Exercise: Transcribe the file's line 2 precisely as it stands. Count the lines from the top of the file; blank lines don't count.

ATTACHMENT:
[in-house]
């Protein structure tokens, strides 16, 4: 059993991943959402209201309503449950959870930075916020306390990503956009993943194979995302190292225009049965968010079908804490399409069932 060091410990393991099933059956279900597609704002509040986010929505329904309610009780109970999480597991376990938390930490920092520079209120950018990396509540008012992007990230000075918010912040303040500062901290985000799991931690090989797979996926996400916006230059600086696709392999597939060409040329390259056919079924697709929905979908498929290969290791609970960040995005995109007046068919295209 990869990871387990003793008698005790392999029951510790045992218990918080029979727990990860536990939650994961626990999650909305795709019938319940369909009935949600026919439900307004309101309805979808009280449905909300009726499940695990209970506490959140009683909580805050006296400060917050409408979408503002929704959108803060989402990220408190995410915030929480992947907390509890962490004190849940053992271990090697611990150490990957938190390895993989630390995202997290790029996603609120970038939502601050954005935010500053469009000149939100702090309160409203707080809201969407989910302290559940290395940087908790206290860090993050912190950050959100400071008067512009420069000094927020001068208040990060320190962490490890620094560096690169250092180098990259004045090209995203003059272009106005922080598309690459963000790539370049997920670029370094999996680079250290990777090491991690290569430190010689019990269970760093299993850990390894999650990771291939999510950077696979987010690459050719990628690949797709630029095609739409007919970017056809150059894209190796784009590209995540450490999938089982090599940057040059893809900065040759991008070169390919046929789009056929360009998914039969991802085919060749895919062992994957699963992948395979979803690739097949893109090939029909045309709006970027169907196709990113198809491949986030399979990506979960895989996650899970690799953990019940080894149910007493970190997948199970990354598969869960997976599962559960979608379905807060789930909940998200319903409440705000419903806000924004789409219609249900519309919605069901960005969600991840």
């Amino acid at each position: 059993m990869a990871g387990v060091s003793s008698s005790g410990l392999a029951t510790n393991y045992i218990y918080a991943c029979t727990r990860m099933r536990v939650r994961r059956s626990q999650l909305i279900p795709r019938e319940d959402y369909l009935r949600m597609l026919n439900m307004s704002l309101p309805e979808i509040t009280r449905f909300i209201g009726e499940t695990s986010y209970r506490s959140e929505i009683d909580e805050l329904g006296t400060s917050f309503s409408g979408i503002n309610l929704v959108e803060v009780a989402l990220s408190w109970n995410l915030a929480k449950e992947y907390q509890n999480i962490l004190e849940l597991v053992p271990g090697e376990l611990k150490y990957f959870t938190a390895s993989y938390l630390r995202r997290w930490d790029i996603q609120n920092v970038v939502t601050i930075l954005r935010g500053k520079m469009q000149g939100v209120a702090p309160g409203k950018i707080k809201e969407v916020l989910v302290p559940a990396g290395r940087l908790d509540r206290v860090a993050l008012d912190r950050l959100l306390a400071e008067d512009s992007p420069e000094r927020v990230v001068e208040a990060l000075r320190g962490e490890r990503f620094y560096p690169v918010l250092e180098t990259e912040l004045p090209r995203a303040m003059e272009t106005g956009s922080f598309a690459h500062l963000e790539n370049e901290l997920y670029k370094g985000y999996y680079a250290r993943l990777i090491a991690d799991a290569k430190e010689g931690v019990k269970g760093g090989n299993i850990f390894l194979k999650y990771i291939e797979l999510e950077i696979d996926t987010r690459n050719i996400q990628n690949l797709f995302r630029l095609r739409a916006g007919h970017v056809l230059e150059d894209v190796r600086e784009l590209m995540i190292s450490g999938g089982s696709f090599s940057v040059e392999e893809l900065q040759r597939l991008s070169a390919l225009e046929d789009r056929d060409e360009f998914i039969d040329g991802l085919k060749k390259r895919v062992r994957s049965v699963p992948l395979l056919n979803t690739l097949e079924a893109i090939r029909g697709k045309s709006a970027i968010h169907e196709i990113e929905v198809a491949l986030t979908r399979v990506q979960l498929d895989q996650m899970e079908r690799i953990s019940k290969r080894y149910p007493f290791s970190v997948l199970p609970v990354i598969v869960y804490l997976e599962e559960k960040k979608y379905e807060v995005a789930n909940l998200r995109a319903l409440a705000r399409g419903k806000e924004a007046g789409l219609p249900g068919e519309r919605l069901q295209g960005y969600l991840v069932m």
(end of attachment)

């Protein structure tokens, strides 16, 4: 059993991943959402209201309503449950959870930075916020306390990503956009993943194979995302190292225009049965968010079908804490399409069932 060091410990393991099933059956279900597609704002509040986010929505329904309610009780109970999480597991376990938390930490920092520079209120950018990396509540008012992007990230000075918010912040303040500062901290985000799991931690090989797979996926996400916006230059600086696709392999597939060409040329390259056919079924697709929905979908498929290969290791609970960040995005995109007046068919295209 990869990871387990003793008698005790392999029951510790045992218990918080029979727990990860536990939650994961626990999650909305795709019938319940369909009935949600026919439900307004309101309805979808009280449905909300009726499940695990209970506490959140009683909580805050006296400060917050409408979408503002929704959108803060989402990220408190995410915030929480992947907390509890962490004190849940053992271990090697611990150490990957938190390895993989630390995202997290790029996603609120970038939502601050954005935010500053469009000149939100702090309160409203707080809201969407989910302290559940290395940087908790206290860090993050912190950050959100400071008067512009420069000094927020001068208040990060320190962490490890620094560096690169250092180098990259004045090209995203003059272009106005922080598309690459963000790539370049997920670029370094999996680079250290990777090491991690290569430190010689019990269970760093299993850990390894999650990771291939999510950077696979987010690459050719990628690949797709630029095609739409007919970017056809150059894209190796784009590209995540450490999938089982090599940057040059893809900065040759991008070169390919046929789009056929360009998914039969991802085919060749895919062992994957699963992948395979979803690739097949893109090939029909045309709006970027169907196709990113198809491949986030399979990506979960895989996650899970690799953990019940080894149910007493970190997948199970990354598969869960997976599962559960979608379905807060789930909940998200319903409440705000419903806000924004789409219609249900519309919605069901960005969600991840």